Guidance released to protect workers from Japanese encephalitis


Monday, 02 May, 2022

Guidance released to protect workers from Japanese encephalitis

Safe Work Australia has published guidance about Japanese encephalitis for persons conducting a business or undertaking (PCBUs). Japanese encephalitis is caused by the Japanese encephalitis virus (JEV) and is spread through mosquito bites. It is more common in areas of increased mosquito activity. Infection in humans is usually asymptomatic, but on rare occasions it can result in severe disease such as encephalitis (infection of the brain) and even death.

JEV spreads when a human is bitten by a mosquito that has previously bitten a pig or a wild waterbird infected with the virus. Japanese encephalitis has been detected in parts of South East Queensland, New South Wales, Northern Territory, Victoria and South Australia. PCBUs located in areas where Japanese encephalitis is a concern are advised to do everything that is reasonably practicable to eliminate the risk of workers and visitors contracting it. Where they are unable to eliminate the risk, they must do everything that is reasonably practicable to minimise it. This can be achieved by implementing control measures such as encouraging or ensuring vaccination, particularly if workers have been identified as part of a group for priority vaccination. PCBUs can also eliminate risks by avoiding or minimising working outside where possible, especially dusk/evening and dawn when mosquitos are most active.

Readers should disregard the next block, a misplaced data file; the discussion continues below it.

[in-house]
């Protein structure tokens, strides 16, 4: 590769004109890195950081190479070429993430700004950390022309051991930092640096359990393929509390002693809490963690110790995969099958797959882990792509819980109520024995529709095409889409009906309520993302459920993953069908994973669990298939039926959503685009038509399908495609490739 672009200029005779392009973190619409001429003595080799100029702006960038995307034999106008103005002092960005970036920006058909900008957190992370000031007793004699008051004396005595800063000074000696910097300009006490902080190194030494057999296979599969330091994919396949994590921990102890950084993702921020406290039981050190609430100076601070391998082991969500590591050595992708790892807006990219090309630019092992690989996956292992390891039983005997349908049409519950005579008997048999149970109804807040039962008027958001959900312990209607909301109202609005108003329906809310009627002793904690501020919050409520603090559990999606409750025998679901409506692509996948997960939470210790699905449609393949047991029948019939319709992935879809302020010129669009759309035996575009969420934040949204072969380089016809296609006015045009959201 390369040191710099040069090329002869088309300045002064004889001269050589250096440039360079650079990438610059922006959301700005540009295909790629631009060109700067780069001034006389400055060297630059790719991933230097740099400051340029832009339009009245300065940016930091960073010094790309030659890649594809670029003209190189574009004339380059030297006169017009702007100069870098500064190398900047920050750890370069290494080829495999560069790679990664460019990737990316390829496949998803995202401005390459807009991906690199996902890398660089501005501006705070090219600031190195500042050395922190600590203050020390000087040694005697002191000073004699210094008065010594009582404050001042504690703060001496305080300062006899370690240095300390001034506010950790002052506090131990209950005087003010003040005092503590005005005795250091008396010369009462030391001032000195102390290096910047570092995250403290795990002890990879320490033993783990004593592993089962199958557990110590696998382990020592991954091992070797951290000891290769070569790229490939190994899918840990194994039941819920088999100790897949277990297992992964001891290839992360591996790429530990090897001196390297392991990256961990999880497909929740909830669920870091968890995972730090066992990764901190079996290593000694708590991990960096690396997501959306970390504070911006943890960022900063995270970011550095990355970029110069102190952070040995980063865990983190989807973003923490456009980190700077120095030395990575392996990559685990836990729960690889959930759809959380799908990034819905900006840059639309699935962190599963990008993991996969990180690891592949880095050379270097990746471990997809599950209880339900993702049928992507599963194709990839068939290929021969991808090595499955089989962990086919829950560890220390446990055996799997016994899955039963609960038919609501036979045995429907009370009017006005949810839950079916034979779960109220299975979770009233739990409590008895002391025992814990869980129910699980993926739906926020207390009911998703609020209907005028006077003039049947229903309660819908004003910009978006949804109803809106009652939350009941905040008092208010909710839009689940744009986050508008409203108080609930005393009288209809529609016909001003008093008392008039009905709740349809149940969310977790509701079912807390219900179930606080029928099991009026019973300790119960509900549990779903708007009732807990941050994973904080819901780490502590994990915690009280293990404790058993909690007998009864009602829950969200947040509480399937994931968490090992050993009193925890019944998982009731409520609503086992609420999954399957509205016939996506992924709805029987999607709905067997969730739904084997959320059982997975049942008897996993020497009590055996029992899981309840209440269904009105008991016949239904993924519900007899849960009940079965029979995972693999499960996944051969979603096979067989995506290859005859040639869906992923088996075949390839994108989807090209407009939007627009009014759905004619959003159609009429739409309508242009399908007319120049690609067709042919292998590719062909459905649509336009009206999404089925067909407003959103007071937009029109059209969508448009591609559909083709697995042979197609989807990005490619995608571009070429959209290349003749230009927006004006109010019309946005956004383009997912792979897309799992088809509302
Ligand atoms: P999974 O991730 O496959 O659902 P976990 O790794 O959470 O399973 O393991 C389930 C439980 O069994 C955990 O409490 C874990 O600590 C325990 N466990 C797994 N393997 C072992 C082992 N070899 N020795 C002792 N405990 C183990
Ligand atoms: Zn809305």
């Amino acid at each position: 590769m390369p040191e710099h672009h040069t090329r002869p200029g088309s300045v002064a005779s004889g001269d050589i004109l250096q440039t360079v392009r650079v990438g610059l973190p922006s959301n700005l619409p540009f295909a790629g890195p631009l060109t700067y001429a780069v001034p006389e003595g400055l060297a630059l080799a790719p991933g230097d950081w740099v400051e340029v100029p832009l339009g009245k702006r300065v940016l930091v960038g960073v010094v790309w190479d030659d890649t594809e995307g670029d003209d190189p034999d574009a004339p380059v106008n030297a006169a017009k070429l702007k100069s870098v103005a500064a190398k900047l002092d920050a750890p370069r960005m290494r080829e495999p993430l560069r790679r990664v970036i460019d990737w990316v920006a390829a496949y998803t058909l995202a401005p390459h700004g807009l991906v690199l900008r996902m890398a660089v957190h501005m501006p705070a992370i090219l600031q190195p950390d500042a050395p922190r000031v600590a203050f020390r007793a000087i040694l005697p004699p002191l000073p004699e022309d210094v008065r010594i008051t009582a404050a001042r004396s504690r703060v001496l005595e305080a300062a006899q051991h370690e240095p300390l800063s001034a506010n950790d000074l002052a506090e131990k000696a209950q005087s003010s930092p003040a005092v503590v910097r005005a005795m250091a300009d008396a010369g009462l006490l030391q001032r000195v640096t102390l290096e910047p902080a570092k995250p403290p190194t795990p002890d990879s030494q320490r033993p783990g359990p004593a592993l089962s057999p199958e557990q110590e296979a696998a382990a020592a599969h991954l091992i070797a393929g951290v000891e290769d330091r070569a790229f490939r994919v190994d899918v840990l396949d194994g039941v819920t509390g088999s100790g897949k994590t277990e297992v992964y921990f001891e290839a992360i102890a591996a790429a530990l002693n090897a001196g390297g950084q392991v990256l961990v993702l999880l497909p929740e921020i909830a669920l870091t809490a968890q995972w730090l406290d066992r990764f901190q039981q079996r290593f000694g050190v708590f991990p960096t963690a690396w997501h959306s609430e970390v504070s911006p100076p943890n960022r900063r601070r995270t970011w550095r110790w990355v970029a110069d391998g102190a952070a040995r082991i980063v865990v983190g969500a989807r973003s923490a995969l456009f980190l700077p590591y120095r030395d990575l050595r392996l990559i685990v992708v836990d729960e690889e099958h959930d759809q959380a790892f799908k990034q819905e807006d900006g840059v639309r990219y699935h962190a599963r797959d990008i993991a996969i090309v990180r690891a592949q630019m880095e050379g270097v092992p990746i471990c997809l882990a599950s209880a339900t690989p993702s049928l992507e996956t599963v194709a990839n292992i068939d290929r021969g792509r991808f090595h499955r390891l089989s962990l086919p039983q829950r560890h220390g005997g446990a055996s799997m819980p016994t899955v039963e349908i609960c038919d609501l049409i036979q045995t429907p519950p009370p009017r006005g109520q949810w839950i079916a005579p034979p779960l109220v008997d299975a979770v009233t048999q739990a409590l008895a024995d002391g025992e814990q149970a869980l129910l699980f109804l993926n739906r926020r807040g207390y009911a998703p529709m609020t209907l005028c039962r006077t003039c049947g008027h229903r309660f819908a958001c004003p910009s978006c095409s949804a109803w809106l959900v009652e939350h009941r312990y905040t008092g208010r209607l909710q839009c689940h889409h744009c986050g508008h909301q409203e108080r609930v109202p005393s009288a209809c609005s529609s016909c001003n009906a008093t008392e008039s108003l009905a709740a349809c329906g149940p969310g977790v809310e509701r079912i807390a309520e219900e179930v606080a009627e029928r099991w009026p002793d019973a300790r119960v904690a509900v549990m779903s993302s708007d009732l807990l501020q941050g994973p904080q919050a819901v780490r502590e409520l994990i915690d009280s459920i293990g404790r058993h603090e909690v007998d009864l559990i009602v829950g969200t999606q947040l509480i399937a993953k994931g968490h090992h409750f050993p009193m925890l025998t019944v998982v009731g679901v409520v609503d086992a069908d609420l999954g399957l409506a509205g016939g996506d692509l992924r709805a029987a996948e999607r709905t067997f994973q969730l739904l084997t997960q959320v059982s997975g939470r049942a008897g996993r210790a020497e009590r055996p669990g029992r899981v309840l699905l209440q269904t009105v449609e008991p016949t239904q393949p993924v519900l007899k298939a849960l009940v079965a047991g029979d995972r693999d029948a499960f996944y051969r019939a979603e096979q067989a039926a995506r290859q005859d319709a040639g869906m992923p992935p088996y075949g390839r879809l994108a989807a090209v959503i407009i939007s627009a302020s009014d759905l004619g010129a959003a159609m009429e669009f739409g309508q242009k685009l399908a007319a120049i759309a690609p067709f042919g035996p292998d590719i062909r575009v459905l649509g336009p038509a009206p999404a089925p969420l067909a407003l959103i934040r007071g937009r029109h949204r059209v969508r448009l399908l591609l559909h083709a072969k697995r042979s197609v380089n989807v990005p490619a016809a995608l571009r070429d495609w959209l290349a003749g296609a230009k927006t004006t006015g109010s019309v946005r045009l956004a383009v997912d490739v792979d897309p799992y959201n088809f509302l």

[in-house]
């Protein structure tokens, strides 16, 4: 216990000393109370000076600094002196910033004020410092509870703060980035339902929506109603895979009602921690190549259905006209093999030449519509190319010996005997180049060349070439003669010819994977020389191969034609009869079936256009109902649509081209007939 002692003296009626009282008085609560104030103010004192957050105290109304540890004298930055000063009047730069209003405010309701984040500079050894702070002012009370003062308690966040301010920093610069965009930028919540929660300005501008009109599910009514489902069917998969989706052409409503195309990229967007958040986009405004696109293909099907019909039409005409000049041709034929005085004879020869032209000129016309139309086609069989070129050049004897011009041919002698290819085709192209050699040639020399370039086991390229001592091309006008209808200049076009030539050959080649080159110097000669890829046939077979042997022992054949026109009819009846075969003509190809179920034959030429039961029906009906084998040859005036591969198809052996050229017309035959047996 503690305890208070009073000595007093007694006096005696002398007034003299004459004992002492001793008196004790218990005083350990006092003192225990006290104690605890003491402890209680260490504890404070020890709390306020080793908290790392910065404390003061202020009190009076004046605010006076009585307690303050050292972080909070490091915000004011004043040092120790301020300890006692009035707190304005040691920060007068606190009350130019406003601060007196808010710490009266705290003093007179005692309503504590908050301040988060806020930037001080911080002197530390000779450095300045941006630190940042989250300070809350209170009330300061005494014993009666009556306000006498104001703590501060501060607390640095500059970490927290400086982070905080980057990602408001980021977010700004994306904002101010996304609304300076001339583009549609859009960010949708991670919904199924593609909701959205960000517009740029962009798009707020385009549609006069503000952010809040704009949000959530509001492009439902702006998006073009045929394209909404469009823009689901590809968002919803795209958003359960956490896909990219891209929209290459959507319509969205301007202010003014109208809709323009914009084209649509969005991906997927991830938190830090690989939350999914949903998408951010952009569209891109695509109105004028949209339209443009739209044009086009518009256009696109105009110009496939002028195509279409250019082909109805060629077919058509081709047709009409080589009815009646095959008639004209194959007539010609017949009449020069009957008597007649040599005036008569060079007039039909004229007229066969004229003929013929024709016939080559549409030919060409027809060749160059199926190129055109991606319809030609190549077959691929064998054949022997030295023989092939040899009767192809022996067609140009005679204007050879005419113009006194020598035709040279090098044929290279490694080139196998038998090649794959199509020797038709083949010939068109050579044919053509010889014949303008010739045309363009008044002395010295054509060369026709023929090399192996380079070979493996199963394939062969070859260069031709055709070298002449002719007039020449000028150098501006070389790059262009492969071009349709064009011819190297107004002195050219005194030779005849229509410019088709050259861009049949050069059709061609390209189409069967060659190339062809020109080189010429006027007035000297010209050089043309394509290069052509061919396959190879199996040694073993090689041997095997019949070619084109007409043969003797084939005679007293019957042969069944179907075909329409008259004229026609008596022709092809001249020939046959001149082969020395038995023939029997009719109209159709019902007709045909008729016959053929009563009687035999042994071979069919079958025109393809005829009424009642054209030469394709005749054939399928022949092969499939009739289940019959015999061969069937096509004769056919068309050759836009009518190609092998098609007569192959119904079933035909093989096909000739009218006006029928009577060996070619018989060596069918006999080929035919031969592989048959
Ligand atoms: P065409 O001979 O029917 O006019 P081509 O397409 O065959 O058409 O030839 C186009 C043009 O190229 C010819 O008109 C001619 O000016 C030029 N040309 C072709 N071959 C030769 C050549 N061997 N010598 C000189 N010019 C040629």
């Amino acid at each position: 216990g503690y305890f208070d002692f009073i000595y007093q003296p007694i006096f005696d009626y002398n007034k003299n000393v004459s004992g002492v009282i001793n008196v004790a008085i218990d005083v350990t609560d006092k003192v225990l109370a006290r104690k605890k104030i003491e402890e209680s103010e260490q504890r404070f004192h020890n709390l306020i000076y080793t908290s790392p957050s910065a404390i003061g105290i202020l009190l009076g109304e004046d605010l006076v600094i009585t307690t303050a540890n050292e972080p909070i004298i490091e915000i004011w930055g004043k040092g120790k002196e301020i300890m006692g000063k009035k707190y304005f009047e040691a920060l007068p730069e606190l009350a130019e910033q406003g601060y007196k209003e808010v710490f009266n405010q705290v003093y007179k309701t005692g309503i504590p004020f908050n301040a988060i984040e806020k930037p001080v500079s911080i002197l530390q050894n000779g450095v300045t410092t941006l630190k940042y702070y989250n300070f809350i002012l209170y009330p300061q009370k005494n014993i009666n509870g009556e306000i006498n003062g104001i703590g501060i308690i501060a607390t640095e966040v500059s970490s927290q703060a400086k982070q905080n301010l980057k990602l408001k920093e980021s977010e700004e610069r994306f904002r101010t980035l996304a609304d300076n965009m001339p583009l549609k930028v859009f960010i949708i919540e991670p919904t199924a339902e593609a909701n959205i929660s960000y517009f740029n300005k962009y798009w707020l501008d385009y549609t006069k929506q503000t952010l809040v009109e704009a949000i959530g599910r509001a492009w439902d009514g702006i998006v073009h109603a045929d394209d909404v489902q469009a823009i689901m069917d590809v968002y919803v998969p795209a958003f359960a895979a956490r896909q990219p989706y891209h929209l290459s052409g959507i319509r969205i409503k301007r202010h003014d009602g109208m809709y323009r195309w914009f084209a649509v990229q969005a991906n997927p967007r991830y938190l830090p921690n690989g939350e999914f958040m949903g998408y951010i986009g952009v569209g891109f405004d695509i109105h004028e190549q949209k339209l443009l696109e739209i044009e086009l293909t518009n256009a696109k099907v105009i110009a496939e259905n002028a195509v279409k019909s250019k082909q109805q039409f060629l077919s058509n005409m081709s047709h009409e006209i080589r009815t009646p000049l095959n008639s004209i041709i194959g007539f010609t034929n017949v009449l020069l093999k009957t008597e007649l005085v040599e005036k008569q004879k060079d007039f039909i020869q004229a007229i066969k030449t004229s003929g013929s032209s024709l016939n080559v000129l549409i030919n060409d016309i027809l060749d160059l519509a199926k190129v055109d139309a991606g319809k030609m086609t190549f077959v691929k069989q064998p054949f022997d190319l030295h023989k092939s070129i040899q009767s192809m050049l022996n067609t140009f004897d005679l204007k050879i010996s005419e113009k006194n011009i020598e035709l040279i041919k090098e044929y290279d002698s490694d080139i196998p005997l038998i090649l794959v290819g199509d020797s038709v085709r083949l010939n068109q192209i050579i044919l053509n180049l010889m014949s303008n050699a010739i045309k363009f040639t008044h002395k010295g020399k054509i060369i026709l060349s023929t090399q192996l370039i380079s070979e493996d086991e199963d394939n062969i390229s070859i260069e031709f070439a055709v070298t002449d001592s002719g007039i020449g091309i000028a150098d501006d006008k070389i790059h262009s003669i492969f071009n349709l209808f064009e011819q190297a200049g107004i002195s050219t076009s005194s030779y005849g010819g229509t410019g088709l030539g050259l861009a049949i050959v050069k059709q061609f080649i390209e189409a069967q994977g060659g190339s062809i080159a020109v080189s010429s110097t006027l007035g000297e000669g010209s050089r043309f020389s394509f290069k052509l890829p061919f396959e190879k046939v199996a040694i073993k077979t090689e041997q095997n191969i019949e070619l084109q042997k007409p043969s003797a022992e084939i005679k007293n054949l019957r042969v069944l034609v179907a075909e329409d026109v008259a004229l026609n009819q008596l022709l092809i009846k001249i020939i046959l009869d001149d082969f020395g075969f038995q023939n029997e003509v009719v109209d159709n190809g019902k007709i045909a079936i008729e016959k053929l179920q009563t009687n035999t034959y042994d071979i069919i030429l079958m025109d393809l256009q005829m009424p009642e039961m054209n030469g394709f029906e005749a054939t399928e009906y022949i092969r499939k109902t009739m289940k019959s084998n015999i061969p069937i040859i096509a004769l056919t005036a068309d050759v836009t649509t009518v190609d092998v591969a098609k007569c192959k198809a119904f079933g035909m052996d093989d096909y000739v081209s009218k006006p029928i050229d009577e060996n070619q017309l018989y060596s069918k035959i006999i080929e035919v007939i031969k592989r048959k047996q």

Other control measures include eliminating mosquito breeding sites around the workplace where possible, including removing any debris which may collect standing water. PCBUs can also minimise risks by ensuring workers avoid contact with bodily fluids and tissues of potentially infected animals, or, if this is not possible, by ensuring that workers receive appropriate training in handling potentially contaminated animals and are provided with appropriate personal protective equipment such as masks, eye protection and gloves. Installing insect screens on windows, doors, vents and other entrances, and using insecticide sprays, vapour dispensing units (indoors) and mosquito coils (outdoors) to repel mosquitos from an area, can also help reduce the risk of workers contracting Japanese encephalitis.

PCBUs must also provide information to workers on the risks and symptoms of Japanese encephalitis, and train workers in the use of controls.

Image credit: ©stock.adobe.com/au/mycteria

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